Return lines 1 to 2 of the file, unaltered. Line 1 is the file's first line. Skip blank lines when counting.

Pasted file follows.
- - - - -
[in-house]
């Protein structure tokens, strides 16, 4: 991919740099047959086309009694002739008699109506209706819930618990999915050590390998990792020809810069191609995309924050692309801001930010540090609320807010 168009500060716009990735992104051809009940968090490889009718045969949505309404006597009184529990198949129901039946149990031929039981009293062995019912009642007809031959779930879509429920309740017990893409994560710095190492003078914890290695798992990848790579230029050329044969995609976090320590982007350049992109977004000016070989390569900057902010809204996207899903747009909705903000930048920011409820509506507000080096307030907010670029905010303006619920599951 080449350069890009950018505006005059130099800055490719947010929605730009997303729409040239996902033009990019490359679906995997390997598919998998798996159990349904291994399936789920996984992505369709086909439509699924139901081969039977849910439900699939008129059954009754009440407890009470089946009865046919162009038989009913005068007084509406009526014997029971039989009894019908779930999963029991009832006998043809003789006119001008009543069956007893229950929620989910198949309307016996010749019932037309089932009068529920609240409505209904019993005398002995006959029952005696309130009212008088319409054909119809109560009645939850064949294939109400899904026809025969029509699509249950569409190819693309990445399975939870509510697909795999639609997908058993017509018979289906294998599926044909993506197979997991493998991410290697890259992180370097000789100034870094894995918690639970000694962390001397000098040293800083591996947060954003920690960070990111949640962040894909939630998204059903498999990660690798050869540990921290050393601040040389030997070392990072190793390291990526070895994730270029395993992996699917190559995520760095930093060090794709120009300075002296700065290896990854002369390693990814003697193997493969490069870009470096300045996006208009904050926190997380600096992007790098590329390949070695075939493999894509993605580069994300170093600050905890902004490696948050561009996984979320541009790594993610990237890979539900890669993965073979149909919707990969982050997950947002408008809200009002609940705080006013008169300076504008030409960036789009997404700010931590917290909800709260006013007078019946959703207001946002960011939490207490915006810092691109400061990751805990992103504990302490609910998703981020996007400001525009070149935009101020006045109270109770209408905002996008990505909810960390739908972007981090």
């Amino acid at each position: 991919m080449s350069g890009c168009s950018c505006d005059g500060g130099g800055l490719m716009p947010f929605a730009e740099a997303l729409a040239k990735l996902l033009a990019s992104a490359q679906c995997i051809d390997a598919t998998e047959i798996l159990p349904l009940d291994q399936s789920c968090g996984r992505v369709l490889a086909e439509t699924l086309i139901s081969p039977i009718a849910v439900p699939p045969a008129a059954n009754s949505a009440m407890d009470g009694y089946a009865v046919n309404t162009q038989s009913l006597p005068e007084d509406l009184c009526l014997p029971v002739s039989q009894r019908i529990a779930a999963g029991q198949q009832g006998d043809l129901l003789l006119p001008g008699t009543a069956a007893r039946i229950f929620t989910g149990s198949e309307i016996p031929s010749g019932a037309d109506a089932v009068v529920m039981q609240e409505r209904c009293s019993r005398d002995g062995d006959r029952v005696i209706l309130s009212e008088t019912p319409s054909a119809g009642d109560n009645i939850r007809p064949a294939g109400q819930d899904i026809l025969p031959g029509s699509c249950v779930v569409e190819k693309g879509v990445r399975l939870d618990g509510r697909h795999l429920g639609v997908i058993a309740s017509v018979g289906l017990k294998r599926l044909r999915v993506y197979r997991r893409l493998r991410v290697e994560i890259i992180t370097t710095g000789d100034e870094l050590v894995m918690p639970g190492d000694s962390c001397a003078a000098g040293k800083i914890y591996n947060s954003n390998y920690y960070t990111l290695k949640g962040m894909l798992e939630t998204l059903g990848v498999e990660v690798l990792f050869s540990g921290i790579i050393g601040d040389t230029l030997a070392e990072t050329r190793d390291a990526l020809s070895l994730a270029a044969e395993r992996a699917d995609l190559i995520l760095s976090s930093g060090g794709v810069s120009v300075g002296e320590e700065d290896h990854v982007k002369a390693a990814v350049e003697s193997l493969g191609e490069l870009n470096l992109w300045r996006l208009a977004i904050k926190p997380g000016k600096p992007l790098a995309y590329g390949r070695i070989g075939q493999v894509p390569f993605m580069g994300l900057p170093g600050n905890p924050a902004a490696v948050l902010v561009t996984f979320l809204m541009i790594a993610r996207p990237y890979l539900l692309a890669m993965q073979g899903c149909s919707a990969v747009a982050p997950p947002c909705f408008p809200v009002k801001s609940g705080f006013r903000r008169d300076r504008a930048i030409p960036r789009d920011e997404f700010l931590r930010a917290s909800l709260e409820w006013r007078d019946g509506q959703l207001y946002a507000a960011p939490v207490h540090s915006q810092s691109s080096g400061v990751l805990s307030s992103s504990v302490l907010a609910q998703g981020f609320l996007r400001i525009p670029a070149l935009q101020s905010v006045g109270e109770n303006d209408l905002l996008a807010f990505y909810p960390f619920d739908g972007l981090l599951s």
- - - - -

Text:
[in-house]
């Protein structure tokens, strides 16, 4: 991919740099047959086309009694002739008699109506209706819930618990999915050590390998990792020809810069191609995309924050692309801001930010540090609320807010 168009500060716009990735992104051809009940968090490889009718045969949505309404006597009184529990198949129901039946149990031929039981009293062995019912009642007809031959779930879509429920309740017990893409994560710095190492003078914890290695798992990848790579230029050329044969995609976090320590982007350049992109977004000016070989390569900057902010809204996207899903747009909705903000930048920011409820509506507000080096307030907010670029905010303006619920599951 080449350069890009950018505006005059130099800055490719947010929605730009997303729409040239996902033009990019490359679906995997390997598919998998798996159990349904291994399936789920996984992505369709086909439509699924139901081969039977849910439900699939008129059954009754009440407890009470089946009865046919162009038989009913005068007084509406009526014997029971039989009894019908779930999963029991009832006998043809003789006119001008009543069956007893229950929620989910198949309307016996010749019932037309089932009068529920609240409505209904019993005398002995006959029952005696309130009212008088319409054909119809109560009645939850064949294939109400899904026809025969029509699509249950569409190819693309990445399975939870509510697909795999639609997908058993017509018979289906294998599926044909993506197979997991493998991410290697890259992180370097000789100034870094894995918690639970000694962390001397000098040293800083591996947060954003920690960070990111949640962040894909939630998204059903498999990660690798050869540990921290050393601040040389030997070392990072190793390291990526070895994730270029395993992996699917190559995520760095930093060090794709120009300075002296700065290896990854002369390693990814003697193997493969490069870009470096300045996006208009904050926190997380600096992007790098590329390949070695075939493999894509993605580069994300170093600050905890902004490696948050561009996984979320541009790594993610990237890979539900890669993965073979149909919707990969982050997950947002408008809200009002609940705080006013008169300076504008030409960036789009997404700010931590917290909800709260006013007078019946959703207001946002960011939490207490915006810092691109400061990751805990992103504990302490609910998703981020996007400001525009070149935009101020006045109270109770209408905002996008990505909810960390739908972007981090």